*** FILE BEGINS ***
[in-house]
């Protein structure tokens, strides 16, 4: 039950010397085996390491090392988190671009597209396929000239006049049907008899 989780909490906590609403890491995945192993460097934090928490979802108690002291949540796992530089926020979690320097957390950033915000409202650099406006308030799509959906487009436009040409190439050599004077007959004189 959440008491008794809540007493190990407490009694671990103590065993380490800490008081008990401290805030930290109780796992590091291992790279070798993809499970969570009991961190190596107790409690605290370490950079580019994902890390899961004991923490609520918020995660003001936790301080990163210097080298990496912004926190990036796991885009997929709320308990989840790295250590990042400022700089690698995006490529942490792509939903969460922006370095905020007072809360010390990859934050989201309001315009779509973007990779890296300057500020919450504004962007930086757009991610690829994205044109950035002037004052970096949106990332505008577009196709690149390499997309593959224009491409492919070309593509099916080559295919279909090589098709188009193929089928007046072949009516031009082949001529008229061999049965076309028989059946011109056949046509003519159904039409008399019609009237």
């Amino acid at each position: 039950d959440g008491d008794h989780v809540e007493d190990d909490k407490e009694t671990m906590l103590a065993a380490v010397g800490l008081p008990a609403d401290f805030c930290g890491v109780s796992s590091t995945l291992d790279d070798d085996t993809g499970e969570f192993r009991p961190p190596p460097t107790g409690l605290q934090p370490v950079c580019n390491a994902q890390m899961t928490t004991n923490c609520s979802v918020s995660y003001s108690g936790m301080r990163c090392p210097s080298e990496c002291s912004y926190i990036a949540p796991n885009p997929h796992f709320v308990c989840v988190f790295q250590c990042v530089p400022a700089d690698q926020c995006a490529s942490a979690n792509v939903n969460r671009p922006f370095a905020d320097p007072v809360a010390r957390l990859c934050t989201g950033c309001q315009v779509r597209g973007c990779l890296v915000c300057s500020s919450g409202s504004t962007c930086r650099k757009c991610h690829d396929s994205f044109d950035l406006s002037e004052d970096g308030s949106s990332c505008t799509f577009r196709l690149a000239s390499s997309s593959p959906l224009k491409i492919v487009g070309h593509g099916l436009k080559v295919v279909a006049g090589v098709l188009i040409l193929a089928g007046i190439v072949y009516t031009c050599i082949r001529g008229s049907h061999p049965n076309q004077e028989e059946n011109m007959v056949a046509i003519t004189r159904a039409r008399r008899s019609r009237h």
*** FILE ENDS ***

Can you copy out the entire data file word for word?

[in-house]
């Protein structure tokens, strides 16, 4: 039950010397085996390491090392988190671009597209396929000239006049049907008899 989780909490906590609403890491995945192993460097934090928490979802108690002291949540796992530089926020979690320097957390950033915000409202650099406006308030799509959906487009436009040409190439050599004077007959004189 959440008491008794809540007493190990407490009694671990103590065993380490800490008081008990401290805030930290109780796992590091291992790279070798993809499970969570009991961190190596107790409690605290370490950079580019994902890390899961004991923490609520918020995660003001936790301080990163210097080298990496912004926190990036796991885009997929709320308990989840790295250590990042400022700089690698995006490529942490792509939903969460922006370095905020007072809360010390990859934050989201309001315009779509973007990779890296300057500020919450504004962007930086757009991610690829994205044109950035002037004052970096949106990332505008577009196709690149390499997309593959224009491409492919070309593509099916080559295919279909090589098709188009193929089928007046072949009516031009082949001529008229061999049965076309028989059946011109056949046509003519159904039409008399019609009237």
């Amino acid at each position: 039950d959440g008491d008794h989780v809540e007493d190990d909490k407490e009694t671990m906590l103590a065993a380490v010397g800490l008081p008990a609403d401290f805030c930290g890491v109780s796992s590091t995945l291992d790279d070798d085996t993809g499970e969570f192993r009991p961190p190596p460097t107790g409690l605290q934090p370490v950079c580019n390491a994902q890390m899961t928490t004991n923490c609520s979802v918020s995660y003001s108690g936790m301080r990163c090392p210097s080298e990496c002291s912004y926190i990036a949540p796991n885009p997929h796992f709320v308990c989840v988190f790295q250590c990042v530089p400022a700089d690698q926020c995006a490529s942490a979690n792509v939903n969460r671009p922006f370095a905020d320097p007072v809360a010390r957390l990859c934050t989201g950033c309001q315009v779509r597209g973007c990779l890296v915000c300057s500020s919450g409202s504004t962007c930086r650099k757009c991610h690829d396929s994205f044109d950035l406006s002037e004052d970096g308030s949106s990332c505008t799509f577009r196709l690149a000239s390499s997309s593959p959906l224009k491409i492919v487009g070309h593509g099916l436009k080559v295919v279909a006049g090589v098709l188009i040409l193929a089928g007046i190439v072949y009516t031009c050599i082949r001529g008229s049907h061999p049965n076309q004077e028989e059946n011109m007959v056949a046509i003519t004189r159904a039409r008399r008899s019609r009237h």